With reference to
As illustrated in
In alternative embodiments, a notch, step, or detent may be provided on the ramped surface of push-rod member 302 to prevent member(s) 304 from sliding down the ramped surface. Furthermore, the lower portion of slide member(s) 304 (which engages the ramped surface) may be configured in a variety of alternative ways to increase/decrease friction.
It should be appreciated that push-rod member 302 and slide member(s) 304 may be configured in a variety of alternative ways. For example, as illustrated in
|Cited Patent||Filing date||Publication date||Applicant||Title|
|US4059756||Oct 1, 1976||Nov 22, 1977||Honeywell Inc.||Focus control system with dual scan|
|US4225215||Apr 28, 1978||Sep 30, 1980||Thomson-Csf||Display instrument using optical collimation|
|US5210398||Jun 14, 1991||May 11, 1993||Symbol Technologies, Inc.||Optical scanner with extended depth of focus|
|US5278677||Nov 21, 1991||Jan 11, 1994||Sindo Ricoh Co., Ltd.||Device for removing document jamming generated at a transmitter of a facsimile using a contact image sensor|
|US5362958||Apr 1, 1993||Nov 8, 1994||Fuji Xerox Co., Ltd.||Reading apparatus with position calculation and focus adjustment and curved surface adjustment|
|US5450157||Dec 6, 1993||Sep 12, 1995||Xerox Corporation||Imaging system using a gradient index lens array with improved depth of focus|
|US5453784||Feb 10, 1993||Sep 26, 1995||Krishnan; Arun||Imaging apparatus and method for determining range and determining focus information|
|US5616909||Jun 6, 1995||Apr 1, 1997||Intermec Corporation||Method and apparatus for maintaining a scanning optical path length within a predetermined range|
|US5736738||Aug 22, 1996||Apr 7, 1998||Hewlett-Packard Company||Apparatus for securing CCD board at a fixed position within a range of motion|
|US5742326||Sep 20, 1996||Apr 21, 1998||Nikon Corporation||Focus adjustable image reading device for calculating a focus position of a source document|
|US5756981||Aug 1, 1996||May 26, 1998||Symbol Technologies, Inc.||Optical scanner for reading and decoding one- and-two-dimensional symbologies at variable depths of field including memory efficient high speed image processing means and high accuracy image analysis means|
|US5786582||Dec 8, 1995||Jul 28, 1998||Symbol Technologies, Inc.||Optical scanner for reading and decoding one- and two-dimensional symbologies at variable depths of field|
|US5878152||May 21, 1997||Mar 2, 1999||Cognex Corporation||Depth from focal gradient analysis using object texture removal by albedo normalization|
|US5898171||Aug 5, 1997||Apr 27, 1999||Hewlett-Packard Company||Imaging scanner with light source and pivoting mirror in lid|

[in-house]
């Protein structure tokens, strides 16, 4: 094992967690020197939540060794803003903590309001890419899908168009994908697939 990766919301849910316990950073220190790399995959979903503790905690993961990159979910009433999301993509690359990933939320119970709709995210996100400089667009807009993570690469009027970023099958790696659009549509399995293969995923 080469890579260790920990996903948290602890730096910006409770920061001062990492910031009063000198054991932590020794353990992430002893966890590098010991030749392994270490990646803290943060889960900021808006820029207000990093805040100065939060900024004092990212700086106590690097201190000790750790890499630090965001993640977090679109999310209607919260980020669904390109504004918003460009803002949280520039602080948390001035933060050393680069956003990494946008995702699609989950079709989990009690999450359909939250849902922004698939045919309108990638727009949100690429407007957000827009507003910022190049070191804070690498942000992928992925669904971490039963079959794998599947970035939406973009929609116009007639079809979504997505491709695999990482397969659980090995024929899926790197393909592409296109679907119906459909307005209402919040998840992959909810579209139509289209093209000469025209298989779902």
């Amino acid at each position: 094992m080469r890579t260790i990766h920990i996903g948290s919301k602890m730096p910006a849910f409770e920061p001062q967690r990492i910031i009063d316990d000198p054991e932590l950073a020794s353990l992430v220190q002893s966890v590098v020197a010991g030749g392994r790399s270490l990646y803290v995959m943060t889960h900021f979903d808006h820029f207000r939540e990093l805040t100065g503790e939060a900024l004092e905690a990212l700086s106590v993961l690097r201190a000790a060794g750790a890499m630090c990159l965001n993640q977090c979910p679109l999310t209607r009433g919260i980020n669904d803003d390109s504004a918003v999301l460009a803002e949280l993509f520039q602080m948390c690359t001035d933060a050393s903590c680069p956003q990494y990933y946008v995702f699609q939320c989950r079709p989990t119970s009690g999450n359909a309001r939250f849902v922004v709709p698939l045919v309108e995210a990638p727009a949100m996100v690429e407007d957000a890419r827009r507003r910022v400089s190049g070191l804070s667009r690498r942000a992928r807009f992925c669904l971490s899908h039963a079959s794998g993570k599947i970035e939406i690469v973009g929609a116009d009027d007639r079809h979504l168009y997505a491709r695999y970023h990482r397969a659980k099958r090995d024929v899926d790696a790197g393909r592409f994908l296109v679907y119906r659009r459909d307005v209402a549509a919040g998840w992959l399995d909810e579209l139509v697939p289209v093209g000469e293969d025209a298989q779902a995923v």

|US5998786||Jan 20, 1998||Dec 7, 1999||Hewlett-Packard Company||Apparatus for securing CCD board at a fixed position within a range of motion|
|US6037968||Dec 6, 1995||Mar 14, 2000||Markem Corporation||Scanned marking of workpieces|
|US6123261||May 5, 1998||Sep 26, 2000||Roustaei; Alexander R.||Optical scanner and image reader for reading images and decoding optical information including one and two dimensional symbologies at variable depth of field|
|US6188465||Apr 27, 1999||Feb 13, 2001||Xerox Corporation||Dual depth of focus imaging system|
|US6347163||May 19, 1995||Feb 12, 2002||Symbol Technologies, Inc.||System for reading two-dimensional images using ambient and/or projected light|
|US6385352||Oct 26, 1994||May 7, 2002||Symbol Technologies, Inc.||System and method for reading and comparing two-dimensional images|
|US6399937||Aug 8, 2000||Jun 4, 2002||The Research Foundation Of State University Of New York||Computer based semi-automatic focusing and assembly apparatus and method|
|US6438271||Jul 6, 1998||Aug 20, 2002||Canon Kabushiki Kaisha||Image reading apparatus|
|US6512602 *||Aug 2, 1999||Jan 28, 2003||Avision, Inc.||Guide for a paper feeder|
|US6603580 *||Dec 10, 1999||Aug 5, 2003||Xerox Corporation||Scanner having a variable object plane|
|US7055743 *||Feb 20, 2003||Jun 6, 2006||Hewlett-Packard Development Company, L.P.||End-of-travel focus shift in an optical image scanner|
|US7119934 *||Oct 21, 2003||Oct 10, 2006||Nippon Sheet Glass Company, Limited||Image reading apparatus|
|US20030025947 *||Jul 31, 2001||Feb 6, 2003||Spears Kurt E.||Optical image scanner with adjustable focus|
|EP0946040A1||Oct 21, 1998||Sep 29, 1999||Seiko Epson Corporation||Image reading device and focus adjustment method for it|
|EP1003323A2||Nov 10, 1999||May 24, 2000||Seiko Epson Corporation||Image reader and image reading method|
|JPH11341219A||Title not available|
|JPS63222573A||Title not available|
|Citing Patent||Filing date||Publication date||Applicant||Title|
|US7755810 *||May 16, 2007||Jul 13, 2010||Brother Kogyo Kabushiki Kaisha||Image reading apparatus|
|US8493638 *||Jan 8, 2010||Jul 23, 2013||Samsung Electronics Co., Ltd.||Scanner and image forming apparatus having the same|
|US8786657 *||Jul 10, 2012||Jul 22, 2014||Canon Kabushiki Kaisha||Image forming apparatus with structure for suppressing position variation of exposure unit caused by vibrations generated therein|
|US8953232||Jan 27, 2014||Feb 10, 2015||Brother Kogyo Kabushiki Kaisha||Image reader|
|US20070216969 *||Feb 26, 2007||Sep 20, 2007||Kiichiro Nishina||Image reading apparatus and image forming apparatus|
|US20070268529 *||May 16, 2007||Nov 22, 2007||Brother Kogyo Kabushiki Kaisha||Image reading apparatus|
|US20100171997 *||Jan 8, 2010||Jul 8, 2010||Samsung Electronics Co., Ltd.||Scanner and image forming apparatus having the same|
|US20130027498 *||Jul 10, 2012||Jan 31, 2013||Canon Kabushiki Kaisha||Image forming apparatus|
|U.S. Classification||358/497, 358/486, 358/488, 358/474|
|International Classification||H04N1/04, H04N1/107, H04N1/193, G06T1/00, H04N1/10, G03B27/50|
|Cooperative Classification||H04N1/02409, H04N2201/02497, H04N1/193, H04N1/1017|
|European Classification||H04N1/024A, H04N1/10F2|
|Jun 18, 2003||AS||Assignment|
Owner name: HEWLETT-PACKARD DEVELOPMENT COMPANY, L.P., TEXAS
Free format text: ASSIGNMENT OF ASSIGNORS INTEREST;ASSIGNORS:HARRIS, RODNEY C.;YOUNGERS, KEVIN;REEL/FRAME:013745/0515
Effective date: 20030325
|May 5, 2009||CC||Certificate of correction|
|Nov 30, 2010||FPAY||Fee payment|
Year of fee payment: 4
|Mar 13, 2015||REMI||Maintenance fee reminder mailed|
|May 28, 2015||FPAY||Fee payment|
Year of fee payment: 8
|May 28, 2015||SULP||Surcharge for late payment|
Year of fee payment: 7